The Duke Pornstar

DA STUDENTESSA A STAR DEL PORNO: ECCO LA SEXY ...

Duke Porn Star Belle Knox Talks Being Outed

Normally, I try to keep this blog about the things I write and as a result share some of my inspiration for those things. But today, I felt the need to write about something a little different. About midmorning, I came across an interview with the so-called “Duke Porn Star,” Belle Knox on the Huffington Post. I’ve put a portion of the interview in this post, but the interview is scripted to playing in its extended form on their website here. I encourage you all to watch it, think about it, and discuss. Discussion is the only way we come to understand complex and nuanced points of view that differ from our own. That being said, I would like to share my point of view with you.

There are two things in this interview that really sort of bothered me. Her perspective on sexual autonomy (or maybe not hers particularly, rather the way the term is been used to describe an amoral approach to sexual conduct), and the fact that in the way she speaks, she seems to be speaking on behalf of sex workers everywhere. I will touch on those topics in that order.

First of all, I want to say openly that I support anyone’s decision to get involved in any field that they choose; this includes sex work. As long as you understand the risks involved and are capable of making a decision that is congruent with where you see yourself, and have no delusions about what you’re getting into, more power to you. My problem does not lie in her profession. My problem lies in the concept of sexual autonomy as it has been used by what I like to call pseudo-feminist idiots. Most of the time the argument essentially boils down to a woman should be able to do with her body as she sees fit. That’s very true; howeve,r we have to distinguish between what’s actually good for us, and whether or not we’re just horny. I say we because I think the same should hold true for men; just because you can do something (i.e. have a lot of sex with random strangers), it doesn’t mean you should. All too often the phrase sexual autonomy gets thrown around to give people an excuse to be sexually amoral and swing their penises and vaginas in random directions without thought to how it will affect them or the people with whom they involve themselves. As a former sex worker I suppose, although I never thought of it that way, I can tell you that this approach to sex is toxic to human intimacy in the context of an attempt at an honest romantic relationship. There are some people who can handle “alternative” relationship mechanics, but not very many people can.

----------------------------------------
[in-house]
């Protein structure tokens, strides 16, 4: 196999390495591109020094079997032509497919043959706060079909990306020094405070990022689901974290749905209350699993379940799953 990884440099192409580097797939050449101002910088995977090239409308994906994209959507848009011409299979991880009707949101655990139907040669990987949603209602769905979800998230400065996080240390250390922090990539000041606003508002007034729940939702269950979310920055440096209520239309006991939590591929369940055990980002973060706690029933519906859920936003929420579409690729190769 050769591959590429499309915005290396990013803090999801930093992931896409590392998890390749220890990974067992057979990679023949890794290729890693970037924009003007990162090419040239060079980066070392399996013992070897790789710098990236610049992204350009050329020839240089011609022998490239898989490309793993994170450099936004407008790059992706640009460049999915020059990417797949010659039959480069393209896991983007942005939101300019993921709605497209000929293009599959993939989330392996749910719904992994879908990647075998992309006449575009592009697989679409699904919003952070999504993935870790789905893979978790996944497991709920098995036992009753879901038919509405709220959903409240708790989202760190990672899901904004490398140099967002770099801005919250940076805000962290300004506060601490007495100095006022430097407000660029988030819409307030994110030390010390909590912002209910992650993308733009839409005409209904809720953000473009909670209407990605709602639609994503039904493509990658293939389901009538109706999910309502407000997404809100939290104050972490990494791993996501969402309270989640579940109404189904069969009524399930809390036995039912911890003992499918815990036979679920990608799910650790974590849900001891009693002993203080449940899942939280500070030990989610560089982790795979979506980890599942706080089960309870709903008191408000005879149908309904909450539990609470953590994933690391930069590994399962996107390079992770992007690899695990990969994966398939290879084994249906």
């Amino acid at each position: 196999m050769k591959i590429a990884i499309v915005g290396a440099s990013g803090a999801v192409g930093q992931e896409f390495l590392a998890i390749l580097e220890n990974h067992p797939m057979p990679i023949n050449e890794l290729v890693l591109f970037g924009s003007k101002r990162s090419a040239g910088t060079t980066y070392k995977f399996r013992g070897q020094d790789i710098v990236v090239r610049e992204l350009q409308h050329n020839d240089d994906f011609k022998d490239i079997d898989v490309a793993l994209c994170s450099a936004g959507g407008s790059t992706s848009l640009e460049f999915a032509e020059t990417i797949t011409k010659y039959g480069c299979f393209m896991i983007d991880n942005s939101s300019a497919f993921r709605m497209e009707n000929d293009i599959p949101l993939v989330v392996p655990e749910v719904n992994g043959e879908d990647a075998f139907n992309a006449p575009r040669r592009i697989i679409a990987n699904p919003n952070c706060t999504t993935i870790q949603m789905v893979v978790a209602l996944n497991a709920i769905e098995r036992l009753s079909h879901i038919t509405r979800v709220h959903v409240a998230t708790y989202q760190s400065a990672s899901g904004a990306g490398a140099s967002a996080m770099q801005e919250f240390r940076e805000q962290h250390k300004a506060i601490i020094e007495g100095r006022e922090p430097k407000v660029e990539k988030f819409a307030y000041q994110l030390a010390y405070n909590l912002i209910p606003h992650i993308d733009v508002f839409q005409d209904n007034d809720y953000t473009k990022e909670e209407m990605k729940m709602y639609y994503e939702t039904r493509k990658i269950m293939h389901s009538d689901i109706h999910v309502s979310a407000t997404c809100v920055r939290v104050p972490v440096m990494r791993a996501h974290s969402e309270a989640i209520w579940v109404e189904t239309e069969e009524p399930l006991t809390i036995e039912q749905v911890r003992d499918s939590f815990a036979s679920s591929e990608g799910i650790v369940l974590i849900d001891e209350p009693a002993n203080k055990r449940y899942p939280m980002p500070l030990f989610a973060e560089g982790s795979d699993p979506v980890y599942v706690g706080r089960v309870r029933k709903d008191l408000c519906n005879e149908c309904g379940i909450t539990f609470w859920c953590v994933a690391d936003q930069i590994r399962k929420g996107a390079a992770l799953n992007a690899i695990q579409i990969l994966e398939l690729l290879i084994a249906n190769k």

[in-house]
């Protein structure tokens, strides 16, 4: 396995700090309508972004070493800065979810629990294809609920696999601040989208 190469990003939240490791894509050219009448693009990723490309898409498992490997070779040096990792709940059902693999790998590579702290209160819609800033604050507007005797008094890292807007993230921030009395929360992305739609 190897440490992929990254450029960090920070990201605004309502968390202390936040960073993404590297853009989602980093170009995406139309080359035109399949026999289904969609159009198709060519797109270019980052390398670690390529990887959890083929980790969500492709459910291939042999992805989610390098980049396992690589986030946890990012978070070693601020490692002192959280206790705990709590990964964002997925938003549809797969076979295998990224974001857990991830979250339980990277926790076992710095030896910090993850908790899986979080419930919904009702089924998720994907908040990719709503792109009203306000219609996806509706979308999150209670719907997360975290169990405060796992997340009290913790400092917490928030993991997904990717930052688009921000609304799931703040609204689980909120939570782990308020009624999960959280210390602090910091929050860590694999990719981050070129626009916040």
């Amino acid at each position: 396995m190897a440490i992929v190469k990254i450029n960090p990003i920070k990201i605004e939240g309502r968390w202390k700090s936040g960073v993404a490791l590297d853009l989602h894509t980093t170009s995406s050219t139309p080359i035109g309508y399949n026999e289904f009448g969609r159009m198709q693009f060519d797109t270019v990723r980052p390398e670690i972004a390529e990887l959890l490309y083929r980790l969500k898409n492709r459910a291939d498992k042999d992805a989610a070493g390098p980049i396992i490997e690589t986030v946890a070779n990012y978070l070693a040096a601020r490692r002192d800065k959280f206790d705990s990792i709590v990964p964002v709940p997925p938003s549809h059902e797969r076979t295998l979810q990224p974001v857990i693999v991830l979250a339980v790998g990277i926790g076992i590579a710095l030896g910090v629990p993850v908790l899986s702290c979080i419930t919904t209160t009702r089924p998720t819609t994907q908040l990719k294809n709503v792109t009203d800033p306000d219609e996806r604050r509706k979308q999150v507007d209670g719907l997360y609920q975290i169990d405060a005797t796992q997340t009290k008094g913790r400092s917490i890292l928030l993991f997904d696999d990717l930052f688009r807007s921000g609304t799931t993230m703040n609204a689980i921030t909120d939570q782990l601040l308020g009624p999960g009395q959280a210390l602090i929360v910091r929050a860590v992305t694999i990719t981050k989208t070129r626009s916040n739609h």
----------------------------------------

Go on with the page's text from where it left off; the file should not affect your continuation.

When people speak up on an issue such as sexual liberation or autonomy, it has to be clear exactly what they mean. If it means having the right to be responsible for your own sexual choice, then I applaud you; so long as those choices attempt to be within the realm of responsible. If by sexual liberation one means the right to be a slut or a man whore simply for the sake of sexual gratification, I wholeheartedly disagree. My second issue is that she appears to be attempting to speak for all sex workers, and that is utterly impossible. She talks about how sex workers have more control than one might think, and that might be true in pornography, but it’s not necessarily true in prostitution. There are a lot of abuses people who do see prostitutes on a regular basis, and simply see them as a commodity to be exploited for their own pleasure.

There are others, like myself who see both working as a paid companion and seeing one as a way to make up for the intimacy that they lack in normal social situations, there are a variety of reasons this may be the case, but that’s a subject for another article. All I have to say, is be careful what you mean by sexual autonomy, don’t condemn people solely on the basis of what they choose to do, and remember the scope of your argument and try not to exceed that scope. Enjoy the rest of your day people! 🙂

 

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